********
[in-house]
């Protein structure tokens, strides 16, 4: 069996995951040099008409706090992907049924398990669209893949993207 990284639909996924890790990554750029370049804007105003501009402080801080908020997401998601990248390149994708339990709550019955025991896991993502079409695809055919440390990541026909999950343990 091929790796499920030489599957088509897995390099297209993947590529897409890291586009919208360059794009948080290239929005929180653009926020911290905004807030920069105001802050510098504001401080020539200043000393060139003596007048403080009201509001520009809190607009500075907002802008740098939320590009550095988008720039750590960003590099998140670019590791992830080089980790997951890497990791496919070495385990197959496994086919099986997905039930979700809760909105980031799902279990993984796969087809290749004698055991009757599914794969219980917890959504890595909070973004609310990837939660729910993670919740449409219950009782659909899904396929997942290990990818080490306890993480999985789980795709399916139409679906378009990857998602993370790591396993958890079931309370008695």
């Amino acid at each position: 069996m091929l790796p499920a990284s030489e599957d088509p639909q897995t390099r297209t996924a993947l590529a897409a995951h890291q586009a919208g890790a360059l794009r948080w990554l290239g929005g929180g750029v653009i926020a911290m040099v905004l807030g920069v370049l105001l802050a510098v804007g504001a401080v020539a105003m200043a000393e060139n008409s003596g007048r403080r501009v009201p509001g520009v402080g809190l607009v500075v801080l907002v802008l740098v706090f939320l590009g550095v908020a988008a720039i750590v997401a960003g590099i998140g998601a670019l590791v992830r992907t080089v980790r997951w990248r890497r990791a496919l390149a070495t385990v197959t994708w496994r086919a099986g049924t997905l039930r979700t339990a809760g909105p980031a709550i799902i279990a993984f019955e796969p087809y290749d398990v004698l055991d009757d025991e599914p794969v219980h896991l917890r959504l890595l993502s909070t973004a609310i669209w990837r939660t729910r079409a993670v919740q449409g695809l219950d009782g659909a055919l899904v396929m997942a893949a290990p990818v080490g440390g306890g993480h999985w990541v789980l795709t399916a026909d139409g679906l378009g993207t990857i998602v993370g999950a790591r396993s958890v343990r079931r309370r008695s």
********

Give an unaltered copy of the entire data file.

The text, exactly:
[in-house]
């Protein structure tokens, strides 16, 4: 069996995951040099008409706090992907049924398990669209893949993207 990284639909996924890790990554750029370049804007105003501009402080801080908020997401998601990248390149994708339990709550019955025991896991993502079409695809055919440390990541026909999950343990 091929790796499920030489599957088509897995390099297209993947590529897409890291586009919208360059794009948080290239929005929180653009926020911290905004807030920069105001802050510098504001401080020539200043000393060139003596007048403080009201509001520009809190607009500075907002802008740098939320590009550095988008720039750590960003590099998140670019590791992830080089980790997951890497990791496919070495385990197959496994086919099986997905039930979700809760909105980031799902279990993984796969087809290749004698055991009757599914794969219980917890959504890595909070973004609310990837939660729910993670919740449409219950009782659909899904396929997942290990990818080490306890993480999985789980795709399916139409679906378009990857998602993370790591396993958890079931309370008695």
């Amino acid at each position: 069996m091929l790796p499920a990284s030489e599957d088509p639909q897995t390099r297209t996924a993947l590529a897409a995951h890291q586009a919208g890790a360059l794009r948080w990554l290239g929005g929180g750029v653009i926020a911290m040099v905004l807030g920069v370049l105001l802050a510098v804007g504001a401080v020539a105003m200043a000393e060139n008409s003596g007048r403080r501009v009201p509001g520009v402080g809190l607009v500075v801080l907002v802008l740098v706090f939320l590009g550095v908020a988008a720039i750590v997401a960003g590099i998140g998601a670019l590791v992830r992907t080089v980790r997951w990248r890497r990791a496919l390149a070495t385990v197959t994708w496994r086919a099986g049924t997905l039930r979700t339990a809760g909105p980031a709550i799902i279990a993984f019955e796969p087809y290749d398990v004698l055991d009757d025991e599914p794969v219980h896991l917890r959504l890595l993502s909070t973004a609310i669209w990837r939660t729910r079409a993670v919740q449409g695809l219950d009782g659909a055919l899904v396929m997942a893949a290990p990818v080490g440390g306890g993480h999985w990541v789980l795709t399916a026909d139409g679906l378009g993207t990857i998602v993370g999950a790591r396993s958890v343990r079931r309370r008695s």